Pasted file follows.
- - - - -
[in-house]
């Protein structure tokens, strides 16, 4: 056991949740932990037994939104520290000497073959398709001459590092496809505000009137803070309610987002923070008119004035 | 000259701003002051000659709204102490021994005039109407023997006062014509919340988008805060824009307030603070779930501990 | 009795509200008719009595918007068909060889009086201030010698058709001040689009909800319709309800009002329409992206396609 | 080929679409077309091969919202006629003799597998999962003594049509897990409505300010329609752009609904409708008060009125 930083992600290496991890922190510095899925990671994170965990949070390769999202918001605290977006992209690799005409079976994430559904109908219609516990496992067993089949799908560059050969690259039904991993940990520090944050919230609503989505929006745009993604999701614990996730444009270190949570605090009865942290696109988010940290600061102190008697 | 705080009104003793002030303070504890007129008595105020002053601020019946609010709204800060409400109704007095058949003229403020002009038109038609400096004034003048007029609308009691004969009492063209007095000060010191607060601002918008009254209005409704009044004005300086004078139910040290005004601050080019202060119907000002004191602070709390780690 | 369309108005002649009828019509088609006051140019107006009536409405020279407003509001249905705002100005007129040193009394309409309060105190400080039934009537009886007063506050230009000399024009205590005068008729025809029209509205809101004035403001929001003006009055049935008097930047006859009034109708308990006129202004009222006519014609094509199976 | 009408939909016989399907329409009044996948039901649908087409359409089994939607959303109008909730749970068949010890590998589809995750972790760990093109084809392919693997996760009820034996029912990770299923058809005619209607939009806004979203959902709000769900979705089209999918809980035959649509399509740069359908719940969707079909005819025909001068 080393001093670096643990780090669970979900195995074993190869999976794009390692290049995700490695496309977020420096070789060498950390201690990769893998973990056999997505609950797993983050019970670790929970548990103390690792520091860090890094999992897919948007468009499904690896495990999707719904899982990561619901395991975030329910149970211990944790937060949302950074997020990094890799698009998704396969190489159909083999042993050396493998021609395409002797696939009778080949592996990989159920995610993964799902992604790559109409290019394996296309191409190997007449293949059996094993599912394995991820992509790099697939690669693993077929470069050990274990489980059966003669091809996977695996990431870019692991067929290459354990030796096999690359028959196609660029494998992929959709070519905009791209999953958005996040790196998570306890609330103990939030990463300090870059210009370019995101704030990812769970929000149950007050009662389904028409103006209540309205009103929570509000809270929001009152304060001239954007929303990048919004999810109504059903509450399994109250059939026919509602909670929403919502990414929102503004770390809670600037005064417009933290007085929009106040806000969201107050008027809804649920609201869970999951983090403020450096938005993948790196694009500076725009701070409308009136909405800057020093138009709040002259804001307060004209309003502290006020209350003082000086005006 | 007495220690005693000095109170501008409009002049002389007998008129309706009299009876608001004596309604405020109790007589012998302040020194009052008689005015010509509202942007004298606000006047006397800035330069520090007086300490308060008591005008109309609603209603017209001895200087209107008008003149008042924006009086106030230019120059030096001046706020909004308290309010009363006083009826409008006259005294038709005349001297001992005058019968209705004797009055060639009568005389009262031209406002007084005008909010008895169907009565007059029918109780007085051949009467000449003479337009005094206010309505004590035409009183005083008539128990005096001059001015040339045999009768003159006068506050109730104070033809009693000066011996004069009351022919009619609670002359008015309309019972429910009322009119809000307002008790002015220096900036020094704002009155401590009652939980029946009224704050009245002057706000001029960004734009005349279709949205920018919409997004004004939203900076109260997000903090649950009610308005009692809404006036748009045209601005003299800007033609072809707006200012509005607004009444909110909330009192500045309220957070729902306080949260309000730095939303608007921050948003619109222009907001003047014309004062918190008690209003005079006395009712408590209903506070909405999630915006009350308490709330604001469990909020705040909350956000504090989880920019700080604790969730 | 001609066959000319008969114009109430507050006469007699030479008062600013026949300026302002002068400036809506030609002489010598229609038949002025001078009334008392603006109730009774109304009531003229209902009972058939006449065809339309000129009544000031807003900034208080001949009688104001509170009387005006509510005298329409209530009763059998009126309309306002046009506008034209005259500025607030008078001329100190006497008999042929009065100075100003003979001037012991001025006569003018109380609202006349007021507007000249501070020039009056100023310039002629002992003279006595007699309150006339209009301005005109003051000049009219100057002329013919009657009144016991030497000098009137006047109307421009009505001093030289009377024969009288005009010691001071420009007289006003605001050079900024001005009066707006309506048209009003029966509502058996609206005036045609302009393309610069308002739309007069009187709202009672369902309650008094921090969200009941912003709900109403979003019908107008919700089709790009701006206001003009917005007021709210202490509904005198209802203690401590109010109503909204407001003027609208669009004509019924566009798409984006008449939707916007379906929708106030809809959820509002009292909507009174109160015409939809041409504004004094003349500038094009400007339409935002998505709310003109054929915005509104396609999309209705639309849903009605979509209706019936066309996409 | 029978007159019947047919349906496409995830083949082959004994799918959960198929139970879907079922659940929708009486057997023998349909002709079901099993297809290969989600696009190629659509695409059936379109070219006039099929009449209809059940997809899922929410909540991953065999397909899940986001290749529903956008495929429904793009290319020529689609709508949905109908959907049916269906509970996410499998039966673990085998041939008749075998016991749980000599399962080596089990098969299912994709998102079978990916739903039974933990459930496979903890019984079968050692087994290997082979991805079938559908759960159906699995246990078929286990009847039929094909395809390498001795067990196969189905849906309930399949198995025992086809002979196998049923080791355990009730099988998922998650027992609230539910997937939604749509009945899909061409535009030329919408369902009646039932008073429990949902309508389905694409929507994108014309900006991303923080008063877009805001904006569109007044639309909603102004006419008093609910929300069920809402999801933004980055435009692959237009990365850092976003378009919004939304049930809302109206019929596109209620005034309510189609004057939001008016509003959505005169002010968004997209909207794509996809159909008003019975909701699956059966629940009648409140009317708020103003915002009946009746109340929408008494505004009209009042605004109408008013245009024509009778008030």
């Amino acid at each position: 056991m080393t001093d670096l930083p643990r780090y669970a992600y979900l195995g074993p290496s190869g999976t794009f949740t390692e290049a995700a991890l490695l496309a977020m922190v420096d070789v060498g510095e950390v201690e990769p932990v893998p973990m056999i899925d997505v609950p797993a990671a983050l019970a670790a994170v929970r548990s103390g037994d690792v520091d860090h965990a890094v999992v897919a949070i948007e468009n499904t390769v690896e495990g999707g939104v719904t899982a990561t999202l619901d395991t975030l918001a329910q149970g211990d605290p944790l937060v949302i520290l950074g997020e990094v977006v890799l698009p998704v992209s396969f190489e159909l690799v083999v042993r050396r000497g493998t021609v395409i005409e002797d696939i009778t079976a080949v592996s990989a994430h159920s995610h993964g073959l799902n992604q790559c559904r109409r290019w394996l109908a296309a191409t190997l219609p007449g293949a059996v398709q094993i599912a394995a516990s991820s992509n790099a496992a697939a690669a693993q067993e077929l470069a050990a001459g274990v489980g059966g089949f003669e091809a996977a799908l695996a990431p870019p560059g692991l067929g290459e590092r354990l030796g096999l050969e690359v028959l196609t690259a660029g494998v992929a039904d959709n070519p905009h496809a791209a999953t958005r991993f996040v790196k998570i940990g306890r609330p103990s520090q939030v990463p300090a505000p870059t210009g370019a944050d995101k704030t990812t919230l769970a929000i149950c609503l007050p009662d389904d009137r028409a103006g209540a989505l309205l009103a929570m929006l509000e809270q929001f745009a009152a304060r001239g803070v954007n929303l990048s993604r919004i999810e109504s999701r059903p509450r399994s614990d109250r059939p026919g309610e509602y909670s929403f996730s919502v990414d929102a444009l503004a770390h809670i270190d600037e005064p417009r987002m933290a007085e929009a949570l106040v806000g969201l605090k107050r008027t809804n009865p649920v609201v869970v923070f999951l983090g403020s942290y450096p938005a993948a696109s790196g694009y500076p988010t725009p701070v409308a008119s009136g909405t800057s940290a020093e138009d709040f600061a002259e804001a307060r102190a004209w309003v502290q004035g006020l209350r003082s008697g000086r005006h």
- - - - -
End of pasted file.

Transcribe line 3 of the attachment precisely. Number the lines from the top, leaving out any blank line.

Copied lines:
């Amino acid at each position: 056991m080393t001093d670096l930083p643990r780090y669970a992600y979900l195995g074993p290496s190869g999976t794009f949740t390692e290049a995700a991890l490695l496309a977020m922190v420096d070789v060498g510095e950390v201690e990769p932990v893998p973990m056999i899925d997505v609950p797993a990671a983050l019970a670790a994170v929970r548990s103390g037994d690792v520091d860090h965990a890094v999992v897919a949070i948007e468009n499904t390769v690896e495990g999707g939104v719904t899982a990561t999202l619901d395991t975030l918001a329910q149970g211990d605290p944790l937060v949302i520290l950074g997020e990094v977006v890799l698009p998704v992209s396969f190489e159909l690799v083999v042993r050396r000497g493998t021609v395409i005409e002797d696939i009778t079976a080949v592996s990989a994430h159920s995610h993964g073959l799902n992604q790559c559904r109409r290019w394996l109908a296309a191409t190997l219609p007449g293949a059996v398709q094993i599912a394995a516990s991820s992509n790099a496992a697939a690669a693993q067993e077929l470069a050990a001459g274990v489980g059966g089949f003669e091809a996977a799908l695996a990431p870019p560059g692991l067929g290459e590092r354990l030796g096999l050969e690359v028959l196609t690259a660029g494998v992929a039904d959709n070519p905009h496809a791209a999953t958005r991993f996040v790196k998570i940990g306890r609330p103990s520090q939030v990463p300090a505000p870059t210009g370019a944050d995101k704030t990812t919230l769970a929000i149950c609503l007050p009662d389904d009137r028409a103006g209540a989505l309205l009103a929570m929006l509000e809270q929001f745009a009152a304060r001239g803070v954007n929303l990048s993604r919004i999810e109504s999701r059903p509450r399994s614990d109250r059939p026919g309610e509602y909670s929403f996730s919502v990414d929102a444009l503004a770390h809670i270190d600037e005064p417009r987002m933290a007085e929009a949570l106040v806000g969201l605090k107050r008027t809804n009865p649920v609201v869970v923070f999951l983090g403020s942290y450096p938005a993948a696109s790196g694009y500076p988010t725009p701070v409308a008119s009136g909405t800057s940290a020093e138009d709040f600061a002259e804001a307060r102190a004209w309003v502290q004035g006020l209350r003082s008697g000086r005006h």